Cricket can be a greatly unforgiving game. But it also gives opportunities to stand back up after pushing one down.
In March 2018, David Warner was perhaps the most mocked cricketer on social media. The Australian opener’s involvement in the ball-tampering scandal in South Africa and his naming as the ringleader of the whole plot had not gone down well with the cricket fraternity. His apologies were scoffed at. His tears were ridiculed.
His punishment – a one-year ban from international cricket – was seen is being too mild. He deserved to be banned from the game, they said.
Warner hung his head in shame, accepted his punishment and stayed away from the scene. A mistake had been made. It was time for quiet repentance.
Then, from late last year, we began hearing snippets of Warner’s performances in club-level cricket. He was doing good, apparently. But most fans weren’t ready to welcome him back yet.
Warner slogged on.
In the Indian Premier League (IPL) 2019, David Warner was brought back to his franchise, the Sunrisers Hyderabad, after a gap of one season.
And it was like he never left.
Warner turned out to be the season’s highest scorer with 692 runs in 12 matches at an average of 69.20 with 1 hundred and 8 fifties. The runs were flowing smoothly from the left-hander’s bat. And he soaked in all the adulation the Indian fans showered on him.
The ICC World Cup 2019 in England was Warner’s much-talked-about return to international cricket. While his form in the IPL was scintillating, performing at the biggest stage of the World Cup was not to be an easy endeavor.
It didn’t help that the venue was England – where crowds love to hate Warner.
He has been greeted with vociferous boos by the English crowds wherever he has gone. But Warner has dug in and let his bat do the talking. It hasn’t been easy, mind you. He has been scratchy initially and struggled whenever there has been seam movement or when balls have been bowled at his body. But scores of 89*, 56, 107 and 166 have shown that Warner is getting there.
The unbeaten 89 he scored was against Afghanistan – it was a tentative and tepid knock but it got the job done as he helped his team chase down a target of 207 with ease. He fell for just 3 against the West Indies, slamming it straight to backward point. Warner’s next was a scratchy 56 off 84 balls against India at The Oval. He struggled for large parts of the innings with timing and placement as the Indian bowlers bowled straight to him. But he still hit some decent shots in that knock which would have kept his confidence intact.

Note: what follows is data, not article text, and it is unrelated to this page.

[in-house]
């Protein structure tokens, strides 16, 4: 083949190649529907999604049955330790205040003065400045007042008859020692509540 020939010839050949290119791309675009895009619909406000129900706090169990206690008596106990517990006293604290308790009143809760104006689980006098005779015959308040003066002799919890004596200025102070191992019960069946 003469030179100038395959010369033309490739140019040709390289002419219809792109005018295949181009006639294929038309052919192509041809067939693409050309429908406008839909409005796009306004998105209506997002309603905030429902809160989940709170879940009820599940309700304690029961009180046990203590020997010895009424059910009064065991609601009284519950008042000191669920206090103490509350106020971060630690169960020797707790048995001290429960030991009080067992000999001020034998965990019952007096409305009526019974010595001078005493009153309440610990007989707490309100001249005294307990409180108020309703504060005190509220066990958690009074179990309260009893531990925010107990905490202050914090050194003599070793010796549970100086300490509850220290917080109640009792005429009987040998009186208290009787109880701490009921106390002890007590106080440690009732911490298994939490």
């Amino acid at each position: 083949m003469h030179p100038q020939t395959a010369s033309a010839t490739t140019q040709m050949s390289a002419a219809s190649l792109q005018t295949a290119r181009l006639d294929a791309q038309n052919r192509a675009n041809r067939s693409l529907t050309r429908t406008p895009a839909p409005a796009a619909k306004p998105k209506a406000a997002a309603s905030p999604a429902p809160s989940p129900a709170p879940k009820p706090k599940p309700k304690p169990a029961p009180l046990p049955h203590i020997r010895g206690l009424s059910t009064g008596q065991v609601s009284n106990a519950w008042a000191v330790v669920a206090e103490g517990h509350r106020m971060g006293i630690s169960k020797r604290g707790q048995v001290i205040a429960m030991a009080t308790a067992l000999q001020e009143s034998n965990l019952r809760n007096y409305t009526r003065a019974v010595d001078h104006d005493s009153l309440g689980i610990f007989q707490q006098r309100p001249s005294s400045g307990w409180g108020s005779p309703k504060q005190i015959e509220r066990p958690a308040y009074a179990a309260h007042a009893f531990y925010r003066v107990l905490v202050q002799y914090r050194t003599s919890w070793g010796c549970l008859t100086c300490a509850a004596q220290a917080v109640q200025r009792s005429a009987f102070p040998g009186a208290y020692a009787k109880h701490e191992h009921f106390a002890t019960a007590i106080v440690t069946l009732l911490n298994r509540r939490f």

It was his 107 against Pakistan at Taunton, though, which will give Warner the biggest high – much higher than the jump he made after reaching his hundred. It was his 15th ODI century and undoubtedly one of the most significant ones of Warner’s career.
“[The hundred] obviously was a long time coming,” Warner said at the post-match presentation where he was adjudged the Man-of-the-Match. “Against Afghanistan, I felt like I had no rhythm.
In the next game [West Indies], obviously, got one that sort of kicked off a wicket, but I was a bit lazy.
And in the last game [India] they bowled really straight to me. But to come out here and play the way that I know I can play was awesome.”
David Warner followed that hundred with a spectacular 166 off 147 balls against Bangladesh at Nottingham. It was another unusual Warner knock – he started off slow, looked frustrated at times in the middle and then, after reaching his hundred, unleashed the beast mode in him finally.
This performance will give David Warner immense satisfaction, albeit it came on a belter of a track and against a mediocre bowling lineup. He made his effort and struggle in the middle count and converted his hundred into a big one.
On the back of these quality efforts, Warner is now the leading run-scorer of World Cup 2019 with 447 runs in 6 matches at an average of 89.4.
So will David Warner be back to his best now?
Not yet, one would think. He is still some distance from attaining the form he had at his best and being accepted by the cricketing community. But little, yet significant steps have been taken towards that goal. The knock at Taunton, where he drove freely and smashed the short balls, would keep him in good stead. That the Pakistani contingent of the crowd welcomed and cheered him at the boundary would have helped immensely too.
The knock against Bangladesh allowed him to be free and aggressive towards the end, giving us a glimpse of the old Warner.
Steve Smith, the other Australian who was caught and punished with Warner in the ball tampering scandal, would perhaps be a little relieved now. Both of the players were served equal punishments, but it was Warner who was rebuked and mocked much more; perhaps as a result of his on-field persona which at times is taken as boorish.
But with Warner slowly making his way back, much as Smith has in the World Cup, things should get better for the duo if they quietly go about scoring runs and stay away from anything untoward. Because come the Ashes in England later this year, they would have to face much worse.
For David Warner, there is a lot to prove still. There are plenty of games remaining in the World Cup and he has to help his team in defending their crown. You can almost sense the quiet and steely resolve in his eyes.
He isn’t the Warner of the old. He is a changed man.
Determined, but a little staid. And out for redemption.
And that is perhaps what makes him dangerous. Very dangerous.